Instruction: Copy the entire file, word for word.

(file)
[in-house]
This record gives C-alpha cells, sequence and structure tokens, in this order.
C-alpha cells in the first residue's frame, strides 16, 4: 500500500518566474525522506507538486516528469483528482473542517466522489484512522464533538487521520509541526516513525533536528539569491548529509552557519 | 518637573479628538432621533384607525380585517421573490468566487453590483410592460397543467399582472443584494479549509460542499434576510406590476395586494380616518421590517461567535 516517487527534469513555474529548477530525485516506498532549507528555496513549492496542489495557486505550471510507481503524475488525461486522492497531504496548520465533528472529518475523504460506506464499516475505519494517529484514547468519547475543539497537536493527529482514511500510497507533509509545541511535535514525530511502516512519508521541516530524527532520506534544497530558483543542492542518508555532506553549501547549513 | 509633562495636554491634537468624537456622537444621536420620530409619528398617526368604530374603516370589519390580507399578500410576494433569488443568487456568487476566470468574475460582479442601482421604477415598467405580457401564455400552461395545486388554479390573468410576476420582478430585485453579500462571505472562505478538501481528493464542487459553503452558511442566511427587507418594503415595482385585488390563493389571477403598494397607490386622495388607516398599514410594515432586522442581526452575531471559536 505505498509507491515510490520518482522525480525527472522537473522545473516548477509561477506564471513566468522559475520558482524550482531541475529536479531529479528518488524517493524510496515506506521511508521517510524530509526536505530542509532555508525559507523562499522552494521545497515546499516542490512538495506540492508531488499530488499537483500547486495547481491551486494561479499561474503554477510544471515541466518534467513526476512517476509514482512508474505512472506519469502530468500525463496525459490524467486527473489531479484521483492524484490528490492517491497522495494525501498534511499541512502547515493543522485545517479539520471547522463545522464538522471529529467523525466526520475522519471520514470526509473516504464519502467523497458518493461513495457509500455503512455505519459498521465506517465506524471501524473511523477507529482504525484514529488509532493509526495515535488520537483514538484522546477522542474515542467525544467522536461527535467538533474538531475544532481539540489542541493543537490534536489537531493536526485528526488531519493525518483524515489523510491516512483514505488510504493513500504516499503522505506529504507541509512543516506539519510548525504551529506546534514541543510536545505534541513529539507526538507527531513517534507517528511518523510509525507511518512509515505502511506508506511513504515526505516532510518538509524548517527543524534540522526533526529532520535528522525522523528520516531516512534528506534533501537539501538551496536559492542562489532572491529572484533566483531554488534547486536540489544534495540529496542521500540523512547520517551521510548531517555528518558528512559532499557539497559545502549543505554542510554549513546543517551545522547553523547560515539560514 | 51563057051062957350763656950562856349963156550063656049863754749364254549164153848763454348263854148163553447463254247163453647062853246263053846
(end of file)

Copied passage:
[in-house]
This record gives C-alpha cells, sequence and structure tokens, in this order.
C-alpha cells in the first residue's frame, strides 16, 4: 500500500518566474525522506507538486516528469483528482473542517466522489484512522464533538487521520509541526516513525533536528539569491548529509552557519 | 518637573479628538432621533384607525380585517421573490468566487453590483410592460397543467399582472443584494479549509460542499434576510406590476395586494380616518421590517461567535 516517487527534469513555474529548477530525485516506498532549507528555496513549492496542489495557486505550471510507481503524475488525461486522492497531504496548520465533528472529518475523504460506506464499516475505519494517529484514547468519547475543539497537536493527529482514511500510497507533509509545541511535535514525530511502516512519508521541516530524527532520506534544497530558483543542492542518508555532506553549501547549513 | 509633562495636554491634537468624537456622537444621536420620530409619528398617526368604530374603516370589519390580507399578500410576494433569488443568487456568487476566470468574475460582479442601482421604477415598467405580457401564455400552461395545486388554479390573468410576476420582478430585485453579500462571505472562505478538501481528493464542487459553503452558511442566511427587507418594503415595482385585488390563493389571477403598494397607490386622495388607516398599514410594515432586522442581526452575531471559536 505505498509507491515510490520518482522525480525527472522537473522545473516548477509561477506564471513566468522559475520558482524550482531541475529536479531529479528518488524517493524510496515506506521511508521517510524530509526536505530542509532555508525559507523562499522552494521545497515546499516542490512538495506540492508531488499530488499537483500547486495547481491551486494561479499561474503554477510544471515541466518534467513526476512517476509514482512508474505512472506519469502530468500525463496525459490524467486527473489531479484521483492524484490528490492517491497522495494525501498534511499541512502547515493543522485545517479539520471547522463545522464538522471529529467523525466526520475522519471520514470526509473516504464519502467523497458518493461513495457509500455503512455505519459498521465506517465506524471501524473511523477507529482504525484514529488509532493509526495515535488520537483514538484522546477522542474515542467525544467522536461527535467538533474538531475544532481539540489542541493543537490534536489537531493536526485528526488531519493525518483524515489523510491516512483514505488510504493513500504516499503522505506529504507541509512543516506539519510548525504551529506546534514541543510536545505534541513529539507526538507527531513517534507517528511518523510509525507511518512509515505502511506508506511513504515526505516532510518538509524548517527543524534540522526533526529532520535528522525522523528520516531516512534528506534533501537539501538551496536559492542562489532572491529572484533566483531554488534547486536540489544534495540529496542521500540523512547520517551521510548531517555528518558528512559532499557539497559545502549543505554542510554549513546543517551545522547553523547560515539560514 | 51563057051062957350763656950562856349963156550063656049863754749364254549164153848763454348263854148163553447463254247163453647062853246263053846